A hip-hop star who went on his first international tour wearing an ankle monitor explains how to succeed.

“The words you are about to read can help you,” writes Gucci. “That’s because there is truth in them. These are words of wisdom, like the Bible and its proverbs.” Unquestionably, Gucci likes to aim high, as many of his proverbs attest: “Stop Underestimating Yourself”; “Whatever You’re Thinking, Think Bigger”; “Nobody Cares. Work Harder”; “When They Sleep, I’m Grinding”; “Do More, Get More.” And never forget, “Women Are Brilliant.” Gucci not only shares his recipes for success. As in a cookbook that shows pictures of the end result, the author includes dozens of dazzling photos of himself and his beautiful wife, among them a series on his surprise wedding proposal at an Atlanta Hawks game. After the success of his bestselling debut, The Autobiography of Gucci Mane, Gucci has realized there is money to be made in the book business. In addition to the Bible, he has his eye on Malcolm Gladwell and his reported $5 million advances. While he is “cool with Malcolm Gladwell being more celebrated than me as an author…the difference between Malcolm Gladwell and me is that I’m going to make more money because I’m going to make so many books for my following….You can enjoy this book or not, but I’m going to make my fifty-second book, my hundred and eighth book.” Many readers will hope that one of them will be a diet book, as the 100-plus pounds Gucci has lost and kept off are a frequent topic—alas, he doesn’t reveal his weight loss secrets here. Until the next book, try to live the Gucci Mane way. “Avoid lazy and miserable people,” and “Find something to be excited about every day.”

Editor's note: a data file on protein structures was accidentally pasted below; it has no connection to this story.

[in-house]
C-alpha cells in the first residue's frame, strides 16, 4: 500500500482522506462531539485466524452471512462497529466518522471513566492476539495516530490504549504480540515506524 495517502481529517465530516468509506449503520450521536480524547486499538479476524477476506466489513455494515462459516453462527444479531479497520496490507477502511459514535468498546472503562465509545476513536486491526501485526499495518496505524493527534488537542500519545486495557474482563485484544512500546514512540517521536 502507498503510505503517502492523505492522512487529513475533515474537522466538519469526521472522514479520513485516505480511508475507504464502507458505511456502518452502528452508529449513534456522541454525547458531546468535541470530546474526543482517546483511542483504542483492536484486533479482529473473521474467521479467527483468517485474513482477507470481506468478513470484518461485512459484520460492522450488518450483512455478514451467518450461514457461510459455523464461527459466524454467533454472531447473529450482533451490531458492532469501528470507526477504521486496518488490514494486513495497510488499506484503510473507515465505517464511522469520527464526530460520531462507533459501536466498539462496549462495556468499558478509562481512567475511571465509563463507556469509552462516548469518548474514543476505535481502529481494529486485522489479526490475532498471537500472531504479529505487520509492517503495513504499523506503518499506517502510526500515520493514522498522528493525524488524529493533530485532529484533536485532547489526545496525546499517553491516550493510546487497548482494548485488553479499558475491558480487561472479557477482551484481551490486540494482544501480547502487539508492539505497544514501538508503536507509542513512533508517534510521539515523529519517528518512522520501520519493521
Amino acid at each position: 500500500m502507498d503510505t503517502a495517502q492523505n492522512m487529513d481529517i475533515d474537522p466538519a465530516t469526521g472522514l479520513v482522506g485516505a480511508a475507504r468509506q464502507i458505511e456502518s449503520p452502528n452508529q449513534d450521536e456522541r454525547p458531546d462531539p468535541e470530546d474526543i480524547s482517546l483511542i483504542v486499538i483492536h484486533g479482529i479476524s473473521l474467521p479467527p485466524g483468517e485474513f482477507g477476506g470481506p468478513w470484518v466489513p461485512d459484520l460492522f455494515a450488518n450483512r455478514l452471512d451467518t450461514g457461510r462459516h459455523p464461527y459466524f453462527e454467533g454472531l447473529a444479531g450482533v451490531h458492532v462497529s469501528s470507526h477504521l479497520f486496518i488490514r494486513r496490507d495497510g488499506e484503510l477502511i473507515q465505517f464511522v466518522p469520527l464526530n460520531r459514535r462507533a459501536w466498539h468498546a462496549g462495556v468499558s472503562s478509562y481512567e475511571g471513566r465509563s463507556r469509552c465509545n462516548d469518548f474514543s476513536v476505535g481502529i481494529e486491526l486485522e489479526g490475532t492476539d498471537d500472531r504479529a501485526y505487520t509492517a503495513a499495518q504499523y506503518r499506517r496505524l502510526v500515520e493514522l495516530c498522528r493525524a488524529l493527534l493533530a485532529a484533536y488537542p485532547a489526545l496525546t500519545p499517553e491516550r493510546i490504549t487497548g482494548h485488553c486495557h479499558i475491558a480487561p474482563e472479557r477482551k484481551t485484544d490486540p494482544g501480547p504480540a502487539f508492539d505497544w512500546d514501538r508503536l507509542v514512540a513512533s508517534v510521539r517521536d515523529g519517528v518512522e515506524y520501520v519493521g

Gucci demonstrates all the bravado and ferocious self-confidence that he counsels—and the photos are a nice bonus.

Pub Date: Oct. 13, 2020

ISBN: 978-1-982146-78-8

Page Count: 272

Publisher: Simon & Schuster

Review Posted Online: Sept. 10, 2020

Kirkus Reviews Issue: Oct. 1, 2020